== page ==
the separatism of Bob Jones Sr.

In some of our recent discussion, Pastor Tracy Pennock asserts that Bob Jones, Sr., was not a separatist but rather followed the pattern of John R. Rice when it came to so-called ‘secondary separation’. I have argued that he is misinformed concerning Bob Jones, Sr.

This evening, I discovered an unlikely ally in making my point: Christianity Today.

In an article entitled “Campus Crusader for Christ“, Collin Hansen reviews the book, Bill Bright and Campus Crusade for Christ: The Renewal of Evangelicalism in Postwar America by John G. Turner.

Note in particular this paragraph on the first page of the review:

Before long, cracks began to show in the conservative Protestant alliance. Much has been written about Graham’s break with Jones after the 1957 New York City crusade, but Bright’s split with fundamentalism was similarly painful. Bright joined Graham on the platform for his 1958 crusade in San Francisco. Vonette [Mrs. Bright] declined the invitation, still unsure about whether to support Graham. Afterward, Bob Jones Sr. wrote all alumni from his school who worked for Crusade and told them to choose between Bright and their alma mater. The crisis was enough to threaten the viability of Crusade, which drew heavily from Bob Jones University. Turner observes that Jones and Bright both cared about evangelism and doctrinal purity. But Jones cared more about purity, and Bright cared more about evangelism. [Emphasis mine.]

I think the quote speaks for itself.

Over to you, Tracy…



  1. tjp says:

    Bro. Don,

    Thanks for letting me know about this post. I’m not sure why my e-mail isn’t working. I’ll look into it.

    The quote you cull from CT is a good one, but I think it suggests more than is the case. I’ll explain a little more later on, perhaps tomorrow. Right now I have to give my dog a haircut.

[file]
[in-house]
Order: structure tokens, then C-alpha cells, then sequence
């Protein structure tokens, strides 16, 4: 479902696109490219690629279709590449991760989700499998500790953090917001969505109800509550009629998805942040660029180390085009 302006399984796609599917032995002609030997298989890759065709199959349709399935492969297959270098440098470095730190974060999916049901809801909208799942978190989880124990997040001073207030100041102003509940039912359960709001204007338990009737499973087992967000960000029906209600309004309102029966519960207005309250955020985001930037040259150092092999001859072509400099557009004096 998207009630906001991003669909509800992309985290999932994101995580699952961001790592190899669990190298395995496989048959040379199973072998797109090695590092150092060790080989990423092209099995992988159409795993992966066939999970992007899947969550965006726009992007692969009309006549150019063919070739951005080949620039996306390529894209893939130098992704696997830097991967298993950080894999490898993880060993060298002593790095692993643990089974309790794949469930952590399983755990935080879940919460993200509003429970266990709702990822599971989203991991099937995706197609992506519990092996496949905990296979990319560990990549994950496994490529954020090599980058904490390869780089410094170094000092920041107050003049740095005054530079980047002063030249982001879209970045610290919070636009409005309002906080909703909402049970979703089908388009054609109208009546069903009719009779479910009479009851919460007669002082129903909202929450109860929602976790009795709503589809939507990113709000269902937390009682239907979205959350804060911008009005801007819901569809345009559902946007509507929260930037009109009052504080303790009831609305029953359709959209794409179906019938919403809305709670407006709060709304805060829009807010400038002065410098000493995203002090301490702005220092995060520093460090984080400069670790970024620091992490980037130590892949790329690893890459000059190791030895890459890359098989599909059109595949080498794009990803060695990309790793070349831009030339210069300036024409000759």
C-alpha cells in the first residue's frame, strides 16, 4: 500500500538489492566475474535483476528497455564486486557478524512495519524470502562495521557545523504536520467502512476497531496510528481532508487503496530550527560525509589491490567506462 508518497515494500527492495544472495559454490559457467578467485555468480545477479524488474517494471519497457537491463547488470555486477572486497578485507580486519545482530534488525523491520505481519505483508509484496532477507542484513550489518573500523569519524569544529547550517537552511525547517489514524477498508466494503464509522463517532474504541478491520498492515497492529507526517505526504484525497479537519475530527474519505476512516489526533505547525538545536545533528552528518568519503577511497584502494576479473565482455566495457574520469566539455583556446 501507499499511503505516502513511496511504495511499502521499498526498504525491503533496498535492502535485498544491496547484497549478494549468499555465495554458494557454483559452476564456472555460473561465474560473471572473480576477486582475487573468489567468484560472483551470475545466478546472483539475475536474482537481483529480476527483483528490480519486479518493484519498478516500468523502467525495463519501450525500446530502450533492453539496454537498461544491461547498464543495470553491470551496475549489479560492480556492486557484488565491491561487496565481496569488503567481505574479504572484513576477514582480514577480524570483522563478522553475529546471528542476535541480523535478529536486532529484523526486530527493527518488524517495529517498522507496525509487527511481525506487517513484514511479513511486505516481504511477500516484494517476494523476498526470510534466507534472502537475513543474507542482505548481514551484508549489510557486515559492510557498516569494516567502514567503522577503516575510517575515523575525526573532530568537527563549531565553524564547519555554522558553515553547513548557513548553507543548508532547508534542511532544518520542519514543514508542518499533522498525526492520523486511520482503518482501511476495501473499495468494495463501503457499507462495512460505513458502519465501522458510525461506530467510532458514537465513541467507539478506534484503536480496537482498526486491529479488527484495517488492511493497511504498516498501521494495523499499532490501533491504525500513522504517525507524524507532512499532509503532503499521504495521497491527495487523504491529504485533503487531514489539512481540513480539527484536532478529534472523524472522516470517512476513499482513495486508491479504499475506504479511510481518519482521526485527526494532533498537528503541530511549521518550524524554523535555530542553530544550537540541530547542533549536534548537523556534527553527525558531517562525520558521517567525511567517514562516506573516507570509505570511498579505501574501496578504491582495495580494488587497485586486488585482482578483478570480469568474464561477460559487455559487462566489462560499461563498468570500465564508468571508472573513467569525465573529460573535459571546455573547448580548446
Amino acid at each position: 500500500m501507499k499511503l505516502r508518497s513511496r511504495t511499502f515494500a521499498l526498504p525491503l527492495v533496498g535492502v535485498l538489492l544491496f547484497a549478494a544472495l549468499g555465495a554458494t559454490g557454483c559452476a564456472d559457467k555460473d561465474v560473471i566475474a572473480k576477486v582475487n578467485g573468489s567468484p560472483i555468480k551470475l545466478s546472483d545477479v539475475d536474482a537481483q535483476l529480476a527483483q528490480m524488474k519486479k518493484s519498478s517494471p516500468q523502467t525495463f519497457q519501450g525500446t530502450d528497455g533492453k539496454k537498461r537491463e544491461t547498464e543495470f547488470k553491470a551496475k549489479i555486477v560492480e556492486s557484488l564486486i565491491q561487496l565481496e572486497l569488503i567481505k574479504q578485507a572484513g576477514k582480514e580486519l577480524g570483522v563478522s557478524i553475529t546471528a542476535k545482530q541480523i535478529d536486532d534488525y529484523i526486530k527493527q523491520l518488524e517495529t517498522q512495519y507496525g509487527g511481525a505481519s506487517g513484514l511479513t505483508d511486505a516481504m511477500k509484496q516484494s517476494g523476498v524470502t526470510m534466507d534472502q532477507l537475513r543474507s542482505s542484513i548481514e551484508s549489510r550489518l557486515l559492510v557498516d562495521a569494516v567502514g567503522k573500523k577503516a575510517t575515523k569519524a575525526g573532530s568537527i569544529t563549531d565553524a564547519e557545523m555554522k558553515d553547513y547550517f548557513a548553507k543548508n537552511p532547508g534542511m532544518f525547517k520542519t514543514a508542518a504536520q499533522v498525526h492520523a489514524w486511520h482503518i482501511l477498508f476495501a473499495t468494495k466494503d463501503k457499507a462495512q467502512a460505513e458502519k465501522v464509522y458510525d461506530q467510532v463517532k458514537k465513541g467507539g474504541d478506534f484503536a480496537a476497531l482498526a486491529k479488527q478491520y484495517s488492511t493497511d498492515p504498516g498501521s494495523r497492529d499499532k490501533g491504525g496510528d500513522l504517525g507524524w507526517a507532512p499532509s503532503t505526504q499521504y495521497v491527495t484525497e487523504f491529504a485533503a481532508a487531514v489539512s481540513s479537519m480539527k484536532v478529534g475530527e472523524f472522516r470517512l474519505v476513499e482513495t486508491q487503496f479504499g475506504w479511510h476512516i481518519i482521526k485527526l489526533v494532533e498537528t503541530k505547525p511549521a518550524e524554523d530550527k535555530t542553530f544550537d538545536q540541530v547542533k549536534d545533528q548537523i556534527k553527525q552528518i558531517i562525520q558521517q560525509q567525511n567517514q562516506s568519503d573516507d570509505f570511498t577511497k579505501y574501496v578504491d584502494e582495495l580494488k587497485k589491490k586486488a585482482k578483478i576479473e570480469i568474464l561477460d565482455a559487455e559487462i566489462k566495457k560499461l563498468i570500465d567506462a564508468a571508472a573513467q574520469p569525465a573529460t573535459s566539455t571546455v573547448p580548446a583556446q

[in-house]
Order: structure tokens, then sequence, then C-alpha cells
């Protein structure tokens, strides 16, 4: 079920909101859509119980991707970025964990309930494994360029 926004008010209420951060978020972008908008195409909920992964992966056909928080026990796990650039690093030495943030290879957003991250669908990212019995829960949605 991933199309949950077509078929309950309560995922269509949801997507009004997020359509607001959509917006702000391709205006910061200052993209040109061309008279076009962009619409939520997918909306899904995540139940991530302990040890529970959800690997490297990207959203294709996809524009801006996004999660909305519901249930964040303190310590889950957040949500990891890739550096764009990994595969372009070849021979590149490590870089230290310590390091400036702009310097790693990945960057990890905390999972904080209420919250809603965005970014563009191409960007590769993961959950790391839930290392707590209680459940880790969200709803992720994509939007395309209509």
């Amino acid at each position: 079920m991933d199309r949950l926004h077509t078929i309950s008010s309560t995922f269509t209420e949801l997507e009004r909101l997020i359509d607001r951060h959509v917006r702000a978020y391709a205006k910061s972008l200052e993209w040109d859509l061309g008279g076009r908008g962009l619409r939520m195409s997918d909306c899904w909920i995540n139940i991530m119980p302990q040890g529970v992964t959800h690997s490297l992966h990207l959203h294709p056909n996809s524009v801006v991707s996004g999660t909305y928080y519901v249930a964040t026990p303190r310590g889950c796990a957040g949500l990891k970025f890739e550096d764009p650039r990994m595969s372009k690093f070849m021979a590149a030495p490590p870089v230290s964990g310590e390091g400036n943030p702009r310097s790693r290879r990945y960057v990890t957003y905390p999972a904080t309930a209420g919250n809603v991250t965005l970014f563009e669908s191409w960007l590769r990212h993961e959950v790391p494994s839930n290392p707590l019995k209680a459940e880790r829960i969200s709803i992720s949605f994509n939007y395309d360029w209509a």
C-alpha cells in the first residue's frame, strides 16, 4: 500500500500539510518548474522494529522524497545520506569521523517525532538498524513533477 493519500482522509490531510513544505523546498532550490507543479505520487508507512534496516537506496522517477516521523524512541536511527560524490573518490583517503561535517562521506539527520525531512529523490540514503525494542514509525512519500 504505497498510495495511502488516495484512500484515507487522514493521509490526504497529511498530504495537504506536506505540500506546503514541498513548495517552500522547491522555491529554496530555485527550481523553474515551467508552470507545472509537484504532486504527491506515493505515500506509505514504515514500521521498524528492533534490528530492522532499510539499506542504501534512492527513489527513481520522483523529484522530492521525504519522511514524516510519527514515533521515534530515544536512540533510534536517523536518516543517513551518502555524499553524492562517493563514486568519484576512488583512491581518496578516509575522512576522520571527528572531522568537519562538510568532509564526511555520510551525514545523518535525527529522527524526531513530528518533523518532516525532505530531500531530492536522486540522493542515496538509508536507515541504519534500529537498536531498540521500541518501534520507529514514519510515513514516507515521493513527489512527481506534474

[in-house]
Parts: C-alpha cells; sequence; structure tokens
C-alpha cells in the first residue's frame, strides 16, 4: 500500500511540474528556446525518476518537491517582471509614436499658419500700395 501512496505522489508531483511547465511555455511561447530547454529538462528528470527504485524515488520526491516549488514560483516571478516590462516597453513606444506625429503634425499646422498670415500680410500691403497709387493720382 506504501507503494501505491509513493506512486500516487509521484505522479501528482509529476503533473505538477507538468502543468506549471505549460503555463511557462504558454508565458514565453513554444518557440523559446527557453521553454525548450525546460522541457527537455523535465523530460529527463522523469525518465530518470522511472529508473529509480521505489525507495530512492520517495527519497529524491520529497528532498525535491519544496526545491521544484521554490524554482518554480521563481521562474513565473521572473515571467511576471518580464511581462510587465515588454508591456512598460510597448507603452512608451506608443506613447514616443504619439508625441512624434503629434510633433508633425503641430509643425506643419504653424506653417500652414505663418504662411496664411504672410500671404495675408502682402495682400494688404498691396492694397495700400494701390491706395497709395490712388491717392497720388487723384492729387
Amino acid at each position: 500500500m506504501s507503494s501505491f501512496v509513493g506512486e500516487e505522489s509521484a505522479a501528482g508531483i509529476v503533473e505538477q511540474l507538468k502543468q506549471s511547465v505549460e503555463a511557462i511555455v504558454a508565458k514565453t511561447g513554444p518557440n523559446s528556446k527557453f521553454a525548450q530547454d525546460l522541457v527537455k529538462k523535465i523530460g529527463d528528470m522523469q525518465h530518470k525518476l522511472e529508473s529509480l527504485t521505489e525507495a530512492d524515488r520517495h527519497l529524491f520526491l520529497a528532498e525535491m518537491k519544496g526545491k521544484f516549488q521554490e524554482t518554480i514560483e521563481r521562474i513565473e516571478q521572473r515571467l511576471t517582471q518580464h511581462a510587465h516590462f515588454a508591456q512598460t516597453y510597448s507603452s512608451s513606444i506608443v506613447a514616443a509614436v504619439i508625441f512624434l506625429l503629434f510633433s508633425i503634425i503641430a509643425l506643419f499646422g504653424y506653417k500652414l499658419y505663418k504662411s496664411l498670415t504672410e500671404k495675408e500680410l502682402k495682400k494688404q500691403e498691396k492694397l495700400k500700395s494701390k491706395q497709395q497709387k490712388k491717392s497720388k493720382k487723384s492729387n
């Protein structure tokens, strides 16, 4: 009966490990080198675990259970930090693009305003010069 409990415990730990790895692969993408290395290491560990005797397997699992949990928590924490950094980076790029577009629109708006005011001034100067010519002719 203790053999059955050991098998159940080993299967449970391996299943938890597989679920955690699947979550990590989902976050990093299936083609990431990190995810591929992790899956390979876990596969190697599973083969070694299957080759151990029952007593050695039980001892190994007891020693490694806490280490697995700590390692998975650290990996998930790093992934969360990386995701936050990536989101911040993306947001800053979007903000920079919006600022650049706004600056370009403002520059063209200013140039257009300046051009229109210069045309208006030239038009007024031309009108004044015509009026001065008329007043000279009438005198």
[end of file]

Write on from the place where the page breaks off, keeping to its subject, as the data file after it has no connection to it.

Have a good one.

  2. tjp says:

    Bro. Don,

    I’ve heard some interesting takes on Dr. Bob, Sr.’s, views on separation over the years. What I find disheartening, though, is that many B. J. fans have simply re-made Jones, Sr., into the image of Jones, Jr. and the III. Yet Dr. Bob, Sr., was no secondary separationist, as his offspring unfortunately became, having succumbed to the radical theories of Charles Woodbridge. In fact, the facts, and the personal testimony of Dr. Bob, Sr., are against such a radical makeover.

    That Dr. Bob was for separation is true, and it appears from his convictions and conduct he refused to cooperate DIRECTLY with modernists. Yet he would, on a case-by-case basis, and as wisdom and prudence would dictate, cooperate with other brothers who were themselves either lightly or indirectly connected with modernists.

    To be sure there were times Dr. Bob, Sr., separated from other Christians, but it was never on the basis of some disfigured doctrine of secondary separation. It was either on the basis of a direct Biblical command or on the basis of wisdom and prudence. But He never looked to an exaggerated separatism to support his practice.

    Again, purity was a BIG thing for Dr. Bob, but it was a purity of doctrine for which he strove. As far as I can tell, he never made a good man’s association with an unseparated brother a matter of first importance. Nor did he automatically distance himself from every brother who had less than careful associations. That nuttiness came later under Jr. and the III.

    Below is a long citation from Dr. Rice’s book, “Come Out or Stay In.” I think it pretty well explains Dr. Bob Sr’s position on separation, which your quotation doesn’t make clear. In fact, the citation quotes him rather extensively. I may be wrong here, but I don’t think you’ll find Dr. Bob, Sr., to be much of a secondary separationist.